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In the eight years since SkyWater Search Partners first opened our doors, we have partnered with law firms and corporate legal departments to match highly talented attorneys with exceptional career opportunities throughout the Twin Cities and Upper Midwest. In response to growing client demand, we recently made a strategic decision to expand our legal practice and bring in a leader with the experience and insights to oversee that growth.

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Stuck in a Joyless Job?

Posted by Adam Hoffarber on 12/9/20 8:15 AM

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“Don’t quit your job until you’ve lined up a new one.”

How many times have you heard that little chestnut? (In full disclosure, it’s advice I routinely dispense, myself.) But like all good rules, this one has some important exceptions. When you’re trapped in a toxic job, the path to “something better” can be a steep, rocky, exhausting – and increasingly treacherous – climb.

If you’re stuck there now, you simply may not have the luxury, mental energy, or emotional wherewithal to launch a winning job search. More importantly, though is this little fact that’s too often overlooked in the heat of the moment: you might not be in the best head space to really know what your next job should be. Figuring th

at out requires time, introspection, and ideally, a little healthy distance.

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Spooky! 4 Headhunters Who Should Scare You

Posted by Adam Hoffarber on 10/28/20 8:45 AM

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If you encounter one of these frightful executive recruiters, don’t be tricked!

Are you ready for Halloween? At SkyWater we've fed our pet bats, dry cleaned our very best capes, and changed the sheets in our coffins. Just kidding. If you've worked with SkyWater before, you know we're not the vampires that some make recruiters out to be. But stories of truly terrible recruiters aren't always completely unwarranted. In celebration of Halloween, I thought I’d give you a peek at some of the most horrifying characters in my own profession, executive recruiting, in hopes that you can recognize the very best recruiters, and stick with the good guys.

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4 Reasons to Survey Your At-Home Team Now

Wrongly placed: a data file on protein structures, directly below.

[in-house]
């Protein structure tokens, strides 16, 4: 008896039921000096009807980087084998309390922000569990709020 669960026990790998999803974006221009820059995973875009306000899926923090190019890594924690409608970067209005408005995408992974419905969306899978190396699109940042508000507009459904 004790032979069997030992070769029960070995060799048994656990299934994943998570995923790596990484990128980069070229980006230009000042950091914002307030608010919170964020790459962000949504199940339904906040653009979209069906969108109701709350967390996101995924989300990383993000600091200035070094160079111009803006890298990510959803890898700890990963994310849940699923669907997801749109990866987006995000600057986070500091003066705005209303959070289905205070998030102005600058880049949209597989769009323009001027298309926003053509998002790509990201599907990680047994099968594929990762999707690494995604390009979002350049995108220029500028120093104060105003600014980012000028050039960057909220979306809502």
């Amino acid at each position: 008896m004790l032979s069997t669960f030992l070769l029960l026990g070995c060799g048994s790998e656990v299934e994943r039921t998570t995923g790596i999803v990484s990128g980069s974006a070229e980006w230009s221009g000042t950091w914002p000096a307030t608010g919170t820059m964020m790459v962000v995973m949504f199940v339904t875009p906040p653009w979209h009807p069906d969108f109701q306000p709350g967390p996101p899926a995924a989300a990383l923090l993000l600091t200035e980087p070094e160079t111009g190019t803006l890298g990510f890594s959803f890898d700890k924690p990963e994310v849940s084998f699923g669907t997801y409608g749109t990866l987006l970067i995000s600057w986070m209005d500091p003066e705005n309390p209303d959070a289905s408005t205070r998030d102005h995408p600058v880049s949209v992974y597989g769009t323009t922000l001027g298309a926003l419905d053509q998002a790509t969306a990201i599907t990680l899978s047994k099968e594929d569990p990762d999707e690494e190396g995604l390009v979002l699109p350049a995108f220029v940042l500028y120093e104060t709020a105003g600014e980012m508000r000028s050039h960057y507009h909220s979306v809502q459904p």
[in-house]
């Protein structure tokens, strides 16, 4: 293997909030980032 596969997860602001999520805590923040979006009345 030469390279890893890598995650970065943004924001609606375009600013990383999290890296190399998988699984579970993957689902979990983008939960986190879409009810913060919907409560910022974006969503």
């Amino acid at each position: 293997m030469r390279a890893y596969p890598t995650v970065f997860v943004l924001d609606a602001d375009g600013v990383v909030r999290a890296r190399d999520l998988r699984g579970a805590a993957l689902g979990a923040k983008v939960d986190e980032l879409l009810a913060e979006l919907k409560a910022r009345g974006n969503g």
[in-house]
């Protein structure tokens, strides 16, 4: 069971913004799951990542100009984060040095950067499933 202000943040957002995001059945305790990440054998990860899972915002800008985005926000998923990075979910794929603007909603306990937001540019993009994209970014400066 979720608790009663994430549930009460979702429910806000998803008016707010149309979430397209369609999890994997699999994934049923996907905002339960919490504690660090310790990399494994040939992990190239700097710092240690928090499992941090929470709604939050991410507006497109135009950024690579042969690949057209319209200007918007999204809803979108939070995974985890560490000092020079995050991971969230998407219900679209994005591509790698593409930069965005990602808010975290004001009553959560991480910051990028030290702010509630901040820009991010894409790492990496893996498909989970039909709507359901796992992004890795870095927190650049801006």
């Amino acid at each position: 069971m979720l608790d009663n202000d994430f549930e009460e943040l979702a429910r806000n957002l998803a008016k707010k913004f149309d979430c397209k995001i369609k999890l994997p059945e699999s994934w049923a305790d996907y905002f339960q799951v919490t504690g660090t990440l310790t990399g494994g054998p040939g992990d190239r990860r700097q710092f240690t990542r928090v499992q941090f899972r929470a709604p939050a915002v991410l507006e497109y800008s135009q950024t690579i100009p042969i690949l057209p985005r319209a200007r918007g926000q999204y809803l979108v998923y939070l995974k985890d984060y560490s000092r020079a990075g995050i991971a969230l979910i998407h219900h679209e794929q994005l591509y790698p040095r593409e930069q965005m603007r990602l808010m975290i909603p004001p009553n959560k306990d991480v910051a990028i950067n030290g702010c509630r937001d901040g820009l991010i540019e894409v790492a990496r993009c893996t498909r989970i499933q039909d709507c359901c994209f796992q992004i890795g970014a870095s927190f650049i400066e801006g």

Posted by Adam Hoffarber on 8/10/20 9:30 AM

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It’s been a long year. For the large majority of us, even with experience telecommuting, working from home has never gone like this before. As an executive recruiter, I’ve always believed that employee experience is the single greatest predictor of employee success and retention. I also believe that the key to understanding employee experience is communicating. Ask good questions, listen intentionally, follow up, role model, observe. But lately, I think that most managers whose employees were abruptly thrust out of the office and into instant telecommuting, it’s growing increasingly difficult to have a good sense of how each individual is really doing.

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5 Early Warning Signs of Employee Disengagement

Posted by Adam Hoffarber on 7/20/20 11:09 AM

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In my last blog post, I talked about employee engagement and how some of the most successful organizations have been able to boost employee engagement, even during uncertain times of change.  Your organization may be experiencing a healthy level of employee engagement, but you also may have a few bright stars who have begun to become disengaged. If that is the case, how do you recognize the signs, and what can be done?

Even when we do notice an employee beginning to disengage, we’re often tempted to bury our heads in the sand, hoping it’s just a bumpy phase that will smooth itself out.

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6 Steps To Employee Engagement

Posted by Adam Hoffarber on 7/15/20 10:59 AM

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A recent survey conducted by Gallup on employee engagement across the country shows that even as Americans' wellbeing has dropped to a 12-year low in the past month amid the coronavirus outbreak, the engagement of the working population has hit a new high. Despite new working conditions such as work from home or sparse office layouts designed to promote social distancing and slow the spread of the virus, companies are making it work. This begs the question: how is your employee engagement holding up? And if you're feeling like your business may be experiencing a rise in employee disengagement, what can you implement to turn this around?